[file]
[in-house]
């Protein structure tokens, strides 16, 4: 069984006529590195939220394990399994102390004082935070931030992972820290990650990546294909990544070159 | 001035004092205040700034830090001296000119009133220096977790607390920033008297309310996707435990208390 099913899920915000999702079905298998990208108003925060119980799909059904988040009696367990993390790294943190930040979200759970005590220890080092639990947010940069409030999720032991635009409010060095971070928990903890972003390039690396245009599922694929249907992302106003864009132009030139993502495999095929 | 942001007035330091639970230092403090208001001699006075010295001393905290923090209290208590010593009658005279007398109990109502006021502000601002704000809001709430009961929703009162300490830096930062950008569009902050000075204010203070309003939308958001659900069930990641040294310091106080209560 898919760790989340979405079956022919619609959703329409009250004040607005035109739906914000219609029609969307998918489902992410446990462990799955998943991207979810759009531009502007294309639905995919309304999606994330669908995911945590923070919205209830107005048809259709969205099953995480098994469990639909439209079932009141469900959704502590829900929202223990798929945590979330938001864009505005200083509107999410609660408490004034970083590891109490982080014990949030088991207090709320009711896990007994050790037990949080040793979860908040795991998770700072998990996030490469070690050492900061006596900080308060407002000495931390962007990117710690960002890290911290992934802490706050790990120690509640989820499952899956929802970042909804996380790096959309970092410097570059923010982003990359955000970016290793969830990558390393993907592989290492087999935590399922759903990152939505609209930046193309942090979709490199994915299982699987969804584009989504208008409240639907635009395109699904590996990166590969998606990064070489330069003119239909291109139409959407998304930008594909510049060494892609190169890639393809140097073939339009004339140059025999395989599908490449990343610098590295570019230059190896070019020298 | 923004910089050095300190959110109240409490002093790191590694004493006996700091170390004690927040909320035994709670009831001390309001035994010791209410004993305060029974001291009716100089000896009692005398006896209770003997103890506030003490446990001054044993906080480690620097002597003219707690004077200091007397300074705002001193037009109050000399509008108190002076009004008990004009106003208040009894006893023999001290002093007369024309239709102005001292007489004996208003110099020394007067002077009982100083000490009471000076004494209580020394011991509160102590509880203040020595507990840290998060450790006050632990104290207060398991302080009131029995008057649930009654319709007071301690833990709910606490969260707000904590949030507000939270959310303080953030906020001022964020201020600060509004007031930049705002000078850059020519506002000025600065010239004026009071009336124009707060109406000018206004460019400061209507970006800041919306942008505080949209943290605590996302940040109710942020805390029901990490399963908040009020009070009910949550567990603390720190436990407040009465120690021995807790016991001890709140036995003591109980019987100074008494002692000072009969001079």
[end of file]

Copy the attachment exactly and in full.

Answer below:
[in-house]
């Protein structure tokens, strides 16, 4: 069984006529590195939220394990399994102390004082935070931030992972820290990650990546294909990544070159 | 001035004092205040700034830090001296000119009133220096977790607390920033008297309310996707435990208390 099913899920915000999702079905298998990208108003925060119980799909059904988040009696367990993390790294943190930040979200759970005590220890080092639990947010940069409030999720032991635009409010060095971070928990903890972003390039690396245009599922694929249907992302106003864009132009030139993502495999095929 | 942001007035330091639970230092403090208001001699006075010295001393905290923090209290208590010593009658005279007398109990109502006021502000601002704000809001709430009961929703009162300490830096930062950008569009902050000075204010203070309003939308958001659900069930990641040294310091106080209560 898919760790989340979405079956022919619609959703329409009250004040607005035109739906914000219609029609969307998918489902992410446990462990799955998943991207979810759009531009502007294309639905995919309304999606994330669908995911945590923070919205209830107005048809259709969205099953995480098994469990639909439209079932009141469900959704502590829900929202223990798929945590979330938001864009505005200083509107999410609660408490004034970083590891109490982080014990949030088991207090709320009711896990007994050790037990949080040793979860908040795991998770700072998990996030490469070690050492900061006596900080308060407002000495931390962007990117710690960002890290911290992934802490706050790990120690509640989820499952899956929802970042909804996380790096959309970092410097570059923010982003990359955000970016290793969830990558390393993907592989290492087999935590399922759903990152939505609209930046193309942090979709490199994915299982699987969804584009989504208008409240639907635009395109699904590996990166590969998606990064070489330069003119239909291109139409959407998304930008594909510049060494892609190169890639393809140097073939339009004339140059025999395989599908490449990343610098590295570019230059190896070019020298 | 923004910089050095300190959110109240409490002093790191590694004493006996700091170390004690927040909320035994709670009831001390309001035994010791209410004993305060029974001291009716100089000896009692005398006896209770003997103890506030003490446990001054044993906080480690620097002597003219707690004077200091007397300074705002001193037009109050000399509008108190002076009004008990004009106003208040009894006893023999001290002093007369024309239709102005001292007489004996208003110099020394007067002077009982100083000490009471000076004494209580020394011991509160102590509880203040020595507990840290998060450790006050632990104290207060398991302080009131029995008057649930009654319709007071301690833990709910606490969260707000904590949030507000939270959310303080953030906020001022964020201020600060509004007031930049705002000078850059020519506002000025600065010239004026009071009336124009707060109406000018206004460019400061209507970006800041919306942008505080949209943290605590996302940040109710942020805390029901990490399963908040009020009070009910949550567990603390720190436990407040009465120690021995807790016991001890709140036995003591109980019987100074008494002692000072009969001079």